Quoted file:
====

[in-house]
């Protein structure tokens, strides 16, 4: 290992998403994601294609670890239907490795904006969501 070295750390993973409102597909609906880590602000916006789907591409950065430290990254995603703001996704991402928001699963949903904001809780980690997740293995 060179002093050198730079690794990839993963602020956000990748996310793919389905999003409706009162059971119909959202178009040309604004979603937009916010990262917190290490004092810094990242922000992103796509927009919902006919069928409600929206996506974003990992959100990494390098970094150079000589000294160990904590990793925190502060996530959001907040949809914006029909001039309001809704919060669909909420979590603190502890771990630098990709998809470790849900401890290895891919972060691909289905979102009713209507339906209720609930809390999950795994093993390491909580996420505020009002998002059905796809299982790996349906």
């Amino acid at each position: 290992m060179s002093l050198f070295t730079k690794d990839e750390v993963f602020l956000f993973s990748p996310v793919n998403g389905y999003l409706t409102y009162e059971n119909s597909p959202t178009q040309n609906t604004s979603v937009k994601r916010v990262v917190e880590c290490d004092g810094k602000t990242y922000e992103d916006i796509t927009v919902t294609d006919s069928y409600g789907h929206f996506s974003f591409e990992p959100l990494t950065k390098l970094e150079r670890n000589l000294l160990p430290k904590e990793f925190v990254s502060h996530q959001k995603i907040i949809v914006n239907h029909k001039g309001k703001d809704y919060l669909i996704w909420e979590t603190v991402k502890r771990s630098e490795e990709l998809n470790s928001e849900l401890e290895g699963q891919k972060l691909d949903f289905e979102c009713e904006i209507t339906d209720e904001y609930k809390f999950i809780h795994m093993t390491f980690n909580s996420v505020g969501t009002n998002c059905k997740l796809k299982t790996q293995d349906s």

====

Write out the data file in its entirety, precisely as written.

[in-house]
């Protein structure tokens, strides 16, 4: 290992998403994601294609670890239907490795904006969501 070295750390993973409102597909609906880590602000916006789907591409950065430290990254995603703001996704991402928001699963949903904001809780980690997740293995 060179002093050198730079690794990839993963602020956000990748996310793919389905999003409706009162059971119909959202178009040309604004979603937009916010990262917190290490004092810094990242922000992103796509927009919902006919069928409600929206996506974003990992959100990494390098970094150079000589000294160990904590990793925190502060996530959001907040949809914006029909001039309001809704919060669909909420979590603190502890771990630098990709998809470790849900401890290895891919972060691909289905979102009713209507339906209720609930809390999950795994093993390491909580996420505020009002998002059905796809299982790996349906």
């Amino acid at each position: 290992m060179s002093l050198f070295t730079k690794d990839e750390v993963f602020l956000f993973s990748p996310v793919n998403g389905y999003l409706t409102y009162e059971n119909s597909p959202t178009q040309n609906t604004s979603v937009k994601r916010v990262v917190e880590c290490d004092g810094k602000t990242y922000e992103d916006i796509t927009v919902t294609d006919s069928y409600g789907h929206f996506s974003f591409e990992p959100l990494t950065k390098l970094e150079r670890n000589l000294l160990p430290k904590e990793f925190v990254s502060h996530q959001k995603i907040i949809v914006n239907h029909k001039g309001k703001d809704y919060l669909i996704w909420e979590t603190v991402k502890r771990s630098e490795e990709l998809n470790s928001e849900l401890e290895g699963q891919k972060l691909d949903f289905e979102c009713e904006i209507t339906d209720e904001y609930k809390f999950i809780h795994m093993t390491f980690n909580s996420v505020g969501t009002n998002c059905k997740l796809k299982t790996q293995d349906s």